You picture millennials—those folks between 18 and 34—being physically attached to their phones. Some of this generation has never known a time where the Internet didn’t exist, and they’ve grown up with an all-powerful mini-computer capable of connecting them to the world 24/7 in their back pockets.

This isn’t a bad thing. In some ways, they’re lucky. They’ve never had to stop at a payphone in the rain or try to wrangle a paper map while driving the car. They haven’t had to physically look up movie times in the newspaper. Information has always just been there, along with advertising.

On a yearly basis, the millennial generation comes to the table with $200 billion in spending power, making them a much-coveted audience. And since they appear to be online 24/7, digital marketing has seemed like the obvious and most logical way to get their attention. Go where they go. Meet them where they’re comfortable.

But, no. That’s actually not the case at all. Millennials are NOT fans of digital marketing. They spend loads of time online socializing and perusing information relevant to their needs, but they don’t like to be interrupted by a business. In fact, most millennials have an ad blocker on their mobile or desktop or tablet—or all three, automatically blocking pop-ups, banners, videos, and text.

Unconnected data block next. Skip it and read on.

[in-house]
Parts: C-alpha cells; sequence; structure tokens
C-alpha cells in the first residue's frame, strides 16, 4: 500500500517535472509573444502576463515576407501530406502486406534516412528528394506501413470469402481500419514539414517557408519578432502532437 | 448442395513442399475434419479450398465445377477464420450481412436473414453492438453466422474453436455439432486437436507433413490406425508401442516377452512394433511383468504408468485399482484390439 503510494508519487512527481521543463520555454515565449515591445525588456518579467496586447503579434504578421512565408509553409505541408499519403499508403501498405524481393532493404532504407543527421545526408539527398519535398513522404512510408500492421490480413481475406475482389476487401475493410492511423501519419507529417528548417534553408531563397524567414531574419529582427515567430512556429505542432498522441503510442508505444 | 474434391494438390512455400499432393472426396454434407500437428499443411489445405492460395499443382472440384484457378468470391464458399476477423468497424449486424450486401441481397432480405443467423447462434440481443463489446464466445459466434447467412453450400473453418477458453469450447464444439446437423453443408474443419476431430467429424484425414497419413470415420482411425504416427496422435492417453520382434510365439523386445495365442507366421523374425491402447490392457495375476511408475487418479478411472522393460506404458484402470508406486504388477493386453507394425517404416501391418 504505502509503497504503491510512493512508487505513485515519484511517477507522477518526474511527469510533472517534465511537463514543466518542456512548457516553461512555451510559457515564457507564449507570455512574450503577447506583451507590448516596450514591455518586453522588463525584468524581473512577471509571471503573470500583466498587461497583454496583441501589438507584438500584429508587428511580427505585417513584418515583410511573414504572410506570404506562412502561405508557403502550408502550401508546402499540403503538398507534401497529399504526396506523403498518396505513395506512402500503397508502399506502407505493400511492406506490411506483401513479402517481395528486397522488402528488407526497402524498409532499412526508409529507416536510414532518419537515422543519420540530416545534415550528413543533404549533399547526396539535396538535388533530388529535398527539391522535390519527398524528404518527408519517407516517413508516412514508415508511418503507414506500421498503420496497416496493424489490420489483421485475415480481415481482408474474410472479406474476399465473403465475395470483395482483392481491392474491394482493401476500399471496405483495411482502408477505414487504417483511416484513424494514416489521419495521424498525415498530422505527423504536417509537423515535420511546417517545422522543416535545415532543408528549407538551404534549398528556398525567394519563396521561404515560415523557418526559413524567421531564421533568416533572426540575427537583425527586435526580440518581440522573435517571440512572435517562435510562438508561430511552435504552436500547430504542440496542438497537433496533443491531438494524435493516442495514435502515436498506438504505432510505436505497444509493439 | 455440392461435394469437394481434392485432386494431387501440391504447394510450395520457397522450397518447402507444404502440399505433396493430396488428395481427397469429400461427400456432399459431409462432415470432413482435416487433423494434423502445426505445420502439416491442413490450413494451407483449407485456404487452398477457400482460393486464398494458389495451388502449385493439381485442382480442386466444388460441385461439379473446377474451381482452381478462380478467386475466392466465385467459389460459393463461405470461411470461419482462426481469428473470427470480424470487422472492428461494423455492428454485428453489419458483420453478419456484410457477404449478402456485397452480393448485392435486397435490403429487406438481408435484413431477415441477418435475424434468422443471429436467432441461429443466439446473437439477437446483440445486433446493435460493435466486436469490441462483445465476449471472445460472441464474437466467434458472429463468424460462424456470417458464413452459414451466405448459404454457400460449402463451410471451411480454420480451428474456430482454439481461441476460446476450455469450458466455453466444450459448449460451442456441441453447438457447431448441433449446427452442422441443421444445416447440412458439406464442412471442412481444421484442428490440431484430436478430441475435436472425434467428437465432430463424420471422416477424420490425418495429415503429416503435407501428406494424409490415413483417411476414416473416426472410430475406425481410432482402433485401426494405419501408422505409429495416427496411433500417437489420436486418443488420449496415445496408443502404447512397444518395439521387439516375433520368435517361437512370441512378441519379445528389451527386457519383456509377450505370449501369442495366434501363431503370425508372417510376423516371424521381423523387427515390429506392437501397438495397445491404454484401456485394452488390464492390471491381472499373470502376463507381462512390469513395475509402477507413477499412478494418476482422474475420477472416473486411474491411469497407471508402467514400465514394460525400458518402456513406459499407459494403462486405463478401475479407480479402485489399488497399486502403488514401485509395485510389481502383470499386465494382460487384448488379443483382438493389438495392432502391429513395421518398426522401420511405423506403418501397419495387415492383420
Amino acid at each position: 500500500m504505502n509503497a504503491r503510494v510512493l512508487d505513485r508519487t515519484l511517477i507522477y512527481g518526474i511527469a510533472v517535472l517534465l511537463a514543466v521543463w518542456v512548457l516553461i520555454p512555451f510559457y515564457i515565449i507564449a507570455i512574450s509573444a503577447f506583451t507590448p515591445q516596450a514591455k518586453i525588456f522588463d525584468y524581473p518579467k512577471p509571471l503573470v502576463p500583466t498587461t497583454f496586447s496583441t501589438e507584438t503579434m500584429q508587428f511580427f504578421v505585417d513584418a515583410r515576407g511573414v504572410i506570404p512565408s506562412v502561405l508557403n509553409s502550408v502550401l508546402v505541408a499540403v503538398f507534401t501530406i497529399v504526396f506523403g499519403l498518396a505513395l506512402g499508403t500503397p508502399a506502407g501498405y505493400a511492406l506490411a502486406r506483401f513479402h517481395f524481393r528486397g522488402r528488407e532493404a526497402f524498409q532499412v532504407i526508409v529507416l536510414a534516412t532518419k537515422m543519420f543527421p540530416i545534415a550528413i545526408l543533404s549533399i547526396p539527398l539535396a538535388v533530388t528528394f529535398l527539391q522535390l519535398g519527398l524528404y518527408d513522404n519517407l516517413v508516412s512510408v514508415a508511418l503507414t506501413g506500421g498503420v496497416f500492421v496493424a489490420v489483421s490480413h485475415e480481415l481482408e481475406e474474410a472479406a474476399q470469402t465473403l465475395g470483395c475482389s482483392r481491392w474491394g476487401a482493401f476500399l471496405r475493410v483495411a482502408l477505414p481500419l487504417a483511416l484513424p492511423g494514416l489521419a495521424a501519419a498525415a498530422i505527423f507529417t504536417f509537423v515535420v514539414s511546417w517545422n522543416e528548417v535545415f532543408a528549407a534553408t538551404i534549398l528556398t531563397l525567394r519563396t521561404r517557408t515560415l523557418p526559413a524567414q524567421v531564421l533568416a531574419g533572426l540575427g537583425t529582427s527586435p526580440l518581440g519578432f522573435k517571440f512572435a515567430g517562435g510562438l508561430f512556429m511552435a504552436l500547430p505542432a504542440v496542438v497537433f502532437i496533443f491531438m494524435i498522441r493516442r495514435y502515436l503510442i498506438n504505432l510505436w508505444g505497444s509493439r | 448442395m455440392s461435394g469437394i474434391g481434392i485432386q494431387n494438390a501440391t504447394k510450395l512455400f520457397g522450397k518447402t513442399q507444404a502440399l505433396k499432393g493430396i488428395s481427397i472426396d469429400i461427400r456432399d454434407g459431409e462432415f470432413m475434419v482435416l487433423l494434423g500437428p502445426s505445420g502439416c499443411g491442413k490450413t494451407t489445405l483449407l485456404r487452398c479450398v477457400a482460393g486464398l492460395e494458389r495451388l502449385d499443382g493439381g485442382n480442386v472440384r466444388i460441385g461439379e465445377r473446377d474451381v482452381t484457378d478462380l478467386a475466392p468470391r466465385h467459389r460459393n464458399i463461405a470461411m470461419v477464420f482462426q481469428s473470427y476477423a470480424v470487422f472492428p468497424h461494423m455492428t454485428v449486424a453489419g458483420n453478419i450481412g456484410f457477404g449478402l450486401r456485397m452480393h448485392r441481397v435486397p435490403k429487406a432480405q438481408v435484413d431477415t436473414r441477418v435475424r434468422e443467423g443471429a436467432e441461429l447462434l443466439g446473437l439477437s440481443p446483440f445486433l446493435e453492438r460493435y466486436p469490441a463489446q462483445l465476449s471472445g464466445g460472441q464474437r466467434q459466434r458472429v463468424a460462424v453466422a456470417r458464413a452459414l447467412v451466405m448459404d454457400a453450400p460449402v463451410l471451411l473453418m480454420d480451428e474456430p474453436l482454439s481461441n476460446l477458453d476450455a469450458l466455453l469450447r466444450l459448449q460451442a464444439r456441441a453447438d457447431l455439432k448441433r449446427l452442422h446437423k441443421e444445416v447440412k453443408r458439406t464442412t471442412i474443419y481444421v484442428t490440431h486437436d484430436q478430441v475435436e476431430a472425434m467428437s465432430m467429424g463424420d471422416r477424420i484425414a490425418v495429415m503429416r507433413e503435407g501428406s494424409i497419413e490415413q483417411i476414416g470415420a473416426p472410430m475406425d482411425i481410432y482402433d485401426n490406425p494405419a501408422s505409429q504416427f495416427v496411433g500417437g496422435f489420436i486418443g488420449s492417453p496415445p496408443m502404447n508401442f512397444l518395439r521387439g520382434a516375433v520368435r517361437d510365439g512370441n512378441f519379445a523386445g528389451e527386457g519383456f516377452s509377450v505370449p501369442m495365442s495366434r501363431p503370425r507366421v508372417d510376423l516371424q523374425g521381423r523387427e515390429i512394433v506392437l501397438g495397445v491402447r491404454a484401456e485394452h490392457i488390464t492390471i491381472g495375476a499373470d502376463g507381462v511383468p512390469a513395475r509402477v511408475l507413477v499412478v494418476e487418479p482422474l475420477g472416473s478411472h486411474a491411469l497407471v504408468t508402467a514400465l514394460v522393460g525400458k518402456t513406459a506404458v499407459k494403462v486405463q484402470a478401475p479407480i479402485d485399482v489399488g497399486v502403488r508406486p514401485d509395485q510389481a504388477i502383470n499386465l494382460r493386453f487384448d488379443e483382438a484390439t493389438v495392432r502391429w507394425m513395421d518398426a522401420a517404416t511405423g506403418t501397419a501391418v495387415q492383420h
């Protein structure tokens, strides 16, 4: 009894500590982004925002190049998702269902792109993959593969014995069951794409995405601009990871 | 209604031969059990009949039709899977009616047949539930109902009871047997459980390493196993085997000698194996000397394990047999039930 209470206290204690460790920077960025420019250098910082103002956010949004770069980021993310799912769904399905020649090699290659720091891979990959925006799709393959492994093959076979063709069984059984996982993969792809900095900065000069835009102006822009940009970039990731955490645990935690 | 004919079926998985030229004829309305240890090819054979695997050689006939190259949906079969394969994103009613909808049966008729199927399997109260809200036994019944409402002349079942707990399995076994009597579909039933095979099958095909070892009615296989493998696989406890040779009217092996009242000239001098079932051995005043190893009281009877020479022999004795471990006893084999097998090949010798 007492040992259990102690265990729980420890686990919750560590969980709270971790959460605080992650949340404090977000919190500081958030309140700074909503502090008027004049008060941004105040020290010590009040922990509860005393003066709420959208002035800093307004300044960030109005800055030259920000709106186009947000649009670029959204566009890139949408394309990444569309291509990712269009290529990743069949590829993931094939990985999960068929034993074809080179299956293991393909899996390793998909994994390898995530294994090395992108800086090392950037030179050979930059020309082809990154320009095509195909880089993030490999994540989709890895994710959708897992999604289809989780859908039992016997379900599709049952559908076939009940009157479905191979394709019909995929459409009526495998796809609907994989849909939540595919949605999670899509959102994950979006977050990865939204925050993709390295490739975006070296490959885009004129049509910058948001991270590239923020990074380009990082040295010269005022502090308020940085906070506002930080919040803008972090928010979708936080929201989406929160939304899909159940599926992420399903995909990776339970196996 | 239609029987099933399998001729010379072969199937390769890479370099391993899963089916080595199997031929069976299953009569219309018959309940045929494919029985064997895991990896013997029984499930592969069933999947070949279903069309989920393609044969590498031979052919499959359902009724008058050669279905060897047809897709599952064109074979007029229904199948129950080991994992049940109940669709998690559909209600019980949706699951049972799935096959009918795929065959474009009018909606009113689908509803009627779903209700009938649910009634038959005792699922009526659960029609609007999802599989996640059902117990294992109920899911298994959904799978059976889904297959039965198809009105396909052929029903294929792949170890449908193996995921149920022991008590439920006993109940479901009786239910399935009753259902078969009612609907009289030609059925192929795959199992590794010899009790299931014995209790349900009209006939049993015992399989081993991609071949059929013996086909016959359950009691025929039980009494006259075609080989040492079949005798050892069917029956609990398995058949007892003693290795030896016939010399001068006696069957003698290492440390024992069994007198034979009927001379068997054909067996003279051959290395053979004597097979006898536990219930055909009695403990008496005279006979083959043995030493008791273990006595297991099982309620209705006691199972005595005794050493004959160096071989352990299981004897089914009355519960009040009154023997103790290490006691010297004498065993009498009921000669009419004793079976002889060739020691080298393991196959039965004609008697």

Part of this is to protect their devices from malware, but it’s also because the millennials find digital direct marketing annoying. They simply block it out. Like a pesky gnat buzzing in their ear. This includes emails, too. Millennials are unlikely to open unsolicited email that finds itself in their inbox.

Block, delete, block, delete, repeat.

So what does interest millennials? Interestingly enough, it’s the old-fashioned direct mail landing in their mailbox out by the curb that millennials pay attention to. Of all things! Turns out millennials have a healthy dose of skepticism when it comes to the Internet, and rightly so—computer viruses, fake news, information overload.

Direct mail offers none of those pitfalls. Millennials see print as more trustworthy, as having more authority. Maybe that’s because when a company decides to communicate through print, they are investing time and money to do so. Regardless, millennials take that physical, touchable mailer out of the box and connect with it. There’s no racket around it. There’s no rush. There’s no interruption. It’s all on their time.

If you’re looking to connect with one of the biggest audience’s out there, consider adding direct mail to your strategy. Because they dig it.